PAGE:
In accord with a preferred mode of the present invention, the leading edge of each blade is armored by means of a string of separately fabricated inserts or implants such as are shown at 24 in the drawing herewith; such implants being molded of a ceramic material selected from the class including α-SiC, β-SiC and β-Si3 N4, and may or may not include reenforcing and toughening additions such as for example silicon carbide whiskers, fibers, strands or pariculates of titanium diboride (TiB2) or titanium carbide (TiC). As best shown at FIGS. 3 and 5, these implants are externally shaped to complement when in place the shape of the blade per se in conformity with the ideal profile design of the blade, and are provided with means for attaching them in locked relation on the blade in continuation of the blade leading edge sectional profile design. Such means are shown by way of example in FIGS. 3, 4 and 5 herewith, wherein it will be noted that each implant 24 is partially grooved into its base portion leading thereinto from both ends of the implant. Thus, as shown by FIG. 5, the implant is provided with a groove 26 at one end thereof and with another groove as shown at 28 leading into the other end of the implant, leaving therebetween as shown by broken lines an ungrooved tongue portion 30. To accommodate the implants the edge portion of the blade 22 is cut away as shown at 32 (FIG. 4) so as to leave therewith integrally extending span-wise spaced apart buttresses 34, 36, and 40 which are shaped to complement the grooves 26 and 28 formed in the implants 24. Thus, the implants are adapted to nest firmly into and upon the cutout 32; and locking pins 37 are provided to be force-fitted into appropriate openings 39 through the buttresses 36 and 40, while being freely fitted in the implant openings 38. This obviates stress concentrations such as might lead to fracturing of the relatively brittle ceramic implants as will be more fully explained hereinafter.
The buttresses 34 and 36 are dimensioned so as to suitably withstand the shear and bending forces exerted thereon by the mass of the implant when the propeller is rotating at the highest operational speeds. The locations of the tongues 30 intermediately of the buttresses are such as to reduce the tensioned portion of the masses of the implants to a minimum while the larger masses of the implants are subjected to compressional stresses such as ceramics are competent to endure.
Whereas the buttresses 36 and the tongues 30 of the implants also cooperate to oppose circumferential forces tending further to dislodge the implants, the pins 37 are so located lengthwise of each implant as to oppose tendencies thereof to spin off the blade when operating at high speeds. In operation, the implants are subjected to both radial and concomitant circumferential forces acting through the center of gravity of each implant. In the case of each implant, the next outboard buttress 36 resists the radial force thereon while the pin 37 opposed the circumferential force. Accordingly, the fluctuating violent twistings and bendings of the propeller blade tend to induce the implants to loosen from their seatings in the blade, whereupon the buttresses function as pivot bases against which the implants tend to slide and chafe against and when free to spin outwardly and off the blade as shown schematically in FIG. 7 of the drawing. In order to successfully counteract this tendency, the pins 37 of the invention are located lengthwise of the implants either in the region of or inboard (i.e. toward the hub) of the center of gravity of each implant as shown by way of example at FIGS. 2-5 herewith; and this is an important feature of the invention.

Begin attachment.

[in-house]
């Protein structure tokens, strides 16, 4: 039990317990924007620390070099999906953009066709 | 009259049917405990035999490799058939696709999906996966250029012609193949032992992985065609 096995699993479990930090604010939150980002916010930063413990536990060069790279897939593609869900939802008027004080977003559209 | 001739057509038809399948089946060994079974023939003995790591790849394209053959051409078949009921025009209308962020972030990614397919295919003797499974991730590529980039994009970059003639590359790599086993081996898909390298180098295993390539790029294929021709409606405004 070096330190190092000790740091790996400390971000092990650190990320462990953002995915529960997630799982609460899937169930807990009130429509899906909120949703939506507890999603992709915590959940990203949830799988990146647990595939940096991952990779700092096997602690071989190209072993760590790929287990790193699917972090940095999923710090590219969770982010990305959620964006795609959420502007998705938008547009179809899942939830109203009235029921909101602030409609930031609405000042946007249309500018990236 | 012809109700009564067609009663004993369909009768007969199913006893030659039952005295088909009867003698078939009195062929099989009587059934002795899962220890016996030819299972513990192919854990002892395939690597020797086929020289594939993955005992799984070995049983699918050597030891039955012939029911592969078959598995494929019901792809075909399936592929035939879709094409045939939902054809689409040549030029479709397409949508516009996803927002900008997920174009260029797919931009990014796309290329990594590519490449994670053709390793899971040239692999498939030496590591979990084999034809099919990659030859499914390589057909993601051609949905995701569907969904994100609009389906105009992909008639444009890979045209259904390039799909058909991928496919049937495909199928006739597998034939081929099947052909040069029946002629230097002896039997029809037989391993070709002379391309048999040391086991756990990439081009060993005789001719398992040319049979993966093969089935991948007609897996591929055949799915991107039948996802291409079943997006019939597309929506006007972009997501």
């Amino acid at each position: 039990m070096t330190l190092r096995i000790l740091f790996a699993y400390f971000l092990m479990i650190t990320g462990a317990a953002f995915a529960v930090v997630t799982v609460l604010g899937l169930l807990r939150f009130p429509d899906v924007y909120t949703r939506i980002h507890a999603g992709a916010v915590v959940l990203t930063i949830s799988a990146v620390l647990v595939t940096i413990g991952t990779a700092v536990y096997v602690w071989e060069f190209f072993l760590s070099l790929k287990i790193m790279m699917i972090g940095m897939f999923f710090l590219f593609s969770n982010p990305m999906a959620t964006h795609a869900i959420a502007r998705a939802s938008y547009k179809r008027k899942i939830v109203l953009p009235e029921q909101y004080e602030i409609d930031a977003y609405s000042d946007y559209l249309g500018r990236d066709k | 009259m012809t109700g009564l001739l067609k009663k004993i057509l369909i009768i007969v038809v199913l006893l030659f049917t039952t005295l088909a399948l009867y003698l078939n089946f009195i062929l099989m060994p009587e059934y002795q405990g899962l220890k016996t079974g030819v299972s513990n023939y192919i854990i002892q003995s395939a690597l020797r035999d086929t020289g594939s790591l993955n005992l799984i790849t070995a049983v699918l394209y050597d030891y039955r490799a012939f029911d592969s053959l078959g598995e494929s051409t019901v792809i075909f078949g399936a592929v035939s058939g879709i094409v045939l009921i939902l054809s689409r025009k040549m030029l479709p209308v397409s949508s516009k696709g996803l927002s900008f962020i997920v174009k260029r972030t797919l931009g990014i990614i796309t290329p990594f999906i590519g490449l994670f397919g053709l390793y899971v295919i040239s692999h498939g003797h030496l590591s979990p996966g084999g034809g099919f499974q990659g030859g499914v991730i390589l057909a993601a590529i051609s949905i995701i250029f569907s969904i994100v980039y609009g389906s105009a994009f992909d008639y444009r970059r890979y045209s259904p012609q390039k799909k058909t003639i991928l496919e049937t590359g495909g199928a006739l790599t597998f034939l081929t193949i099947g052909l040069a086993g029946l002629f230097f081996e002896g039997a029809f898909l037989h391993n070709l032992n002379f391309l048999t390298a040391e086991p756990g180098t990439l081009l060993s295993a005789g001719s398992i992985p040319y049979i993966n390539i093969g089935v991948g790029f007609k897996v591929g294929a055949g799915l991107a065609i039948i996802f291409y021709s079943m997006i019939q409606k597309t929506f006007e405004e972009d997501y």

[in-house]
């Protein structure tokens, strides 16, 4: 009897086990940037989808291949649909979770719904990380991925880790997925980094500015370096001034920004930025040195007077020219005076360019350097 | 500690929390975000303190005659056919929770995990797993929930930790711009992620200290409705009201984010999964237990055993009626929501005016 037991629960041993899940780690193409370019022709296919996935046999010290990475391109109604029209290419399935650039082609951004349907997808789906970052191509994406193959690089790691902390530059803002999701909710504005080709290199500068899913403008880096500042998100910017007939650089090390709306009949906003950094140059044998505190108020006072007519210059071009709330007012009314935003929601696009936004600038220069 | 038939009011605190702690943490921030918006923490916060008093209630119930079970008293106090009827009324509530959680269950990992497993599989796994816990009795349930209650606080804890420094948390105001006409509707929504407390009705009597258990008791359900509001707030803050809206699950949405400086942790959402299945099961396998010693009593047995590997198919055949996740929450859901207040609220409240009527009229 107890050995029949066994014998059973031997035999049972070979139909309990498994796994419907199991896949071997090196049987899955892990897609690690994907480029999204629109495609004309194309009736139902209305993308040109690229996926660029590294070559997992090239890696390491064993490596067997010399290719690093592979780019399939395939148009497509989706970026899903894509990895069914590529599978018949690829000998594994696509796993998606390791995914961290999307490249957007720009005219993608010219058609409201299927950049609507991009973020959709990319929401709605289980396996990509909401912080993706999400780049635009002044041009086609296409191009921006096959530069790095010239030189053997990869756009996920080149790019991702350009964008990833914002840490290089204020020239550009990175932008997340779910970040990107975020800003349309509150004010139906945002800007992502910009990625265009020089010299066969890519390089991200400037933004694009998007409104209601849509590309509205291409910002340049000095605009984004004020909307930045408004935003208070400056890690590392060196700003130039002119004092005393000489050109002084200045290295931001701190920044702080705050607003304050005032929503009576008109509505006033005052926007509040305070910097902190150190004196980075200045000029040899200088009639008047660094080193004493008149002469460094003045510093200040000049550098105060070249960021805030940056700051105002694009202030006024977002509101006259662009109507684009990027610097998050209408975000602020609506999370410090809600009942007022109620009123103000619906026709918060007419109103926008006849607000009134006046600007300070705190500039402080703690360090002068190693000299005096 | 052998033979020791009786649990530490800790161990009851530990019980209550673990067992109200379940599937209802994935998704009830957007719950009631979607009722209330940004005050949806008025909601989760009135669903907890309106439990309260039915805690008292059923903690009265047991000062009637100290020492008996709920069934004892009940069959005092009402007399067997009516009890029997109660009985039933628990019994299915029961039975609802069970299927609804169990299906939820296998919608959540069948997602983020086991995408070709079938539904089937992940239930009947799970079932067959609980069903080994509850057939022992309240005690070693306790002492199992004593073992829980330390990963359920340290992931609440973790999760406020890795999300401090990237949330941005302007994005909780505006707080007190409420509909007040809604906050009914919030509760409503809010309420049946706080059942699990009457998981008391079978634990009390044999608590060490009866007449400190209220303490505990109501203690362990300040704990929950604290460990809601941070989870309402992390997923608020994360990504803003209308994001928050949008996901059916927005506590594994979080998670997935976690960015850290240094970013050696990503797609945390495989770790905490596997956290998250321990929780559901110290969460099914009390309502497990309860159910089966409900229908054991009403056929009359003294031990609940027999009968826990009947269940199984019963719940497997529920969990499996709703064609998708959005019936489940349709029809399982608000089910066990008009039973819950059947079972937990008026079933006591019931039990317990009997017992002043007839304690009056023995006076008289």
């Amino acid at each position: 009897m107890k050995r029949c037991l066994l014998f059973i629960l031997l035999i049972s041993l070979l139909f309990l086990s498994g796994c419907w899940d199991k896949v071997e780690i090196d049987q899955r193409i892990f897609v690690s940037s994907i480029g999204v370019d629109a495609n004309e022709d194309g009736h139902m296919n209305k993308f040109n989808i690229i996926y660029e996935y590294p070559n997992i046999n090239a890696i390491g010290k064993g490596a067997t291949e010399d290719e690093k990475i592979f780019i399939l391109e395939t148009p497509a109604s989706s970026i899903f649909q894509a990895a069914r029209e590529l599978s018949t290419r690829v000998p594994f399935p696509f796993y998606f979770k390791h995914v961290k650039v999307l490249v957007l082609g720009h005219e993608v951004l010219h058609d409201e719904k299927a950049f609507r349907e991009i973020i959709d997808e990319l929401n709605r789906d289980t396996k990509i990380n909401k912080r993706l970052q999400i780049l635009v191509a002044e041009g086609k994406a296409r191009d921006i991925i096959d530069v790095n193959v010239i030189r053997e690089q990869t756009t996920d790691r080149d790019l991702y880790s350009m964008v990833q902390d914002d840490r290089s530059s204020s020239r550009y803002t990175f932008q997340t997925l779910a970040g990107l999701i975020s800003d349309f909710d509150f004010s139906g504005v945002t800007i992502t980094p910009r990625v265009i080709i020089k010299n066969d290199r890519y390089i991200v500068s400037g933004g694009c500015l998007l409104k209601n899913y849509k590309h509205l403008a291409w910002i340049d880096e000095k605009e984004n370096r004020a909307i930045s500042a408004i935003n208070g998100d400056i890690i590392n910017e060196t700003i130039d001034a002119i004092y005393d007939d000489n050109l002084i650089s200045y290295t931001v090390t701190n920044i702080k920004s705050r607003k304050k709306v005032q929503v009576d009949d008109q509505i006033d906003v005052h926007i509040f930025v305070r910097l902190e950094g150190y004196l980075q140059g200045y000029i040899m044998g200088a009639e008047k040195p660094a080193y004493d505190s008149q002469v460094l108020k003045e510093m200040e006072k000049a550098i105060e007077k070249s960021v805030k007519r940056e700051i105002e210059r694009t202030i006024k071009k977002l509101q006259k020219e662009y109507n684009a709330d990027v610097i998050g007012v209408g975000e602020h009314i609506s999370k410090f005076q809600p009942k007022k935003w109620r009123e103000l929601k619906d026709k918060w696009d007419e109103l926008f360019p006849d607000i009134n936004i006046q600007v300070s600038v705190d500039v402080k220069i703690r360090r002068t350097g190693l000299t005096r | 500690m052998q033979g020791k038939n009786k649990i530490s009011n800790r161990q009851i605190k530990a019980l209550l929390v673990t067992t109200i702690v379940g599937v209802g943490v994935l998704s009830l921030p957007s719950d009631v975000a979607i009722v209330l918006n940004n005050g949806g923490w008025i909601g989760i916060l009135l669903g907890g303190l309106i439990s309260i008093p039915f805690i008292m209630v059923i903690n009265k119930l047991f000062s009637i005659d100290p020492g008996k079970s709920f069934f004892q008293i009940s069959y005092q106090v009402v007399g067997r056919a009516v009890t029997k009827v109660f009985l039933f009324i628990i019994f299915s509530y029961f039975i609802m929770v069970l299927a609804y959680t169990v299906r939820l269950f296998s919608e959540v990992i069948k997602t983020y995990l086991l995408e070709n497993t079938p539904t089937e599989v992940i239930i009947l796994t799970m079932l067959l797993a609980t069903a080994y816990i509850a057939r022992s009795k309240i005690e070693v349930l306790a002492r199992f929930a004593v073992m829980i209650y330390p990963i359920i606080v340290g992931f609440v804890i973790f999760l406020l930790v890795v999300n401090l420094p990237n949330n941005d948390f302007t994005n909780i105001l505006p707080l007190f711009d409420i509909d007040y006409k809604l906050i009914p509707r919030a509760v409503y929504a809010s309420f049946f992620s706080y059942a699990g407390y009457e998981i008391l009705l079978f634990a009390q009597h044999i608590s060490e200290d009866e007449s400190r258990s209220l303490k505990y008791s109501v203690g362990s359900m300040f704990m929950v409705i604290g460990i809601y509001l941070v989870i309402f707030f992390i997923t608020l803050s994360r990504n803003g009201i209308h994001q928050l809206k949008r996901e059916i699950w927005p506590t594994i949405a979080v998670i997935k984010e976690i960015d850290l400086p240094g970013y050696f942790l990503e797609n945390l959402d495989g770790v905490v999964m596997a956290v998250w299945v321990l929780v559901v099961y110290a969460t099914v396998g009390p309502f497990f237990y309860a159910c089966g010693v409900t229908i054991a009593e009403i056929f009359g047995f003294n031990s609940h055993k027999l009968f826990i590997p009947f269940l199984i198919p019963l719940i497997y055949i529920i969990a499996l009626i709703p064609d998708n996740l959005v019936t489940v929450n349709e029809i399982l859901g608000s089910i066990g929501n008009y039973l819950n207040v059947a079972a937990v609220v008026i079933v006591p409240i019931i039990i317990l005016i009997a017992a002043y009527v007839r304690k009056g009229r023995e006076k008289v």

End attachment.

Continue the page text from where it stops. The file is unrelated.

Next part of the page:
As shown at 42 (FIG. 3), a layer of compliant material is preferably included between each implant and the propeller blade per se in order to accommodate any surface irregularities so as to provide undesirable stress concentrations at the interfacing surfaces and to perfect the fit. Such a layer will also accommodate problems in event the blade and implant are of differential heat expansion characteristics. The layer 42 may be furnished in the form of a material of the type such as is sometimes referred to as a "liquid gasket", and such for example as is manufactured by Marston Lubricants Ltd. and designated Hylomer PL 32. Or, it may be of a flexible epozy adhesive nature such as a product made by the Hysol Div. of The Dexter Corporation, known as EA 921. Such a material may be brushed or smeared upon the cut-awayed portion of the blade, or alternatively the compliant layer may be provided as shown at FIG. 6 by means of preformed sheets of compliant material shaped to complement the interfacing surfaces of the implant and the propeller blade. Although it is preferred that the compliant layer in any case be of minimum thickness while sufficient to perform its mission, in the drawing herewith its thickness is exaggerated for clearness of illustration. It is of particular note that as best shown at FIG. 3 a film of compliant material (42) is provided between all interfacing surfaces of each implant and the propeller blade as well as between the locking pin 37 and the implant. Thus, the relatively brittle material of the implant is shielded from stress concentrations such as might otherwise cause fracturing of the implant, while at the same time being held firmly in place by the pin 37 against any tendency to "rattle" relative to the blade.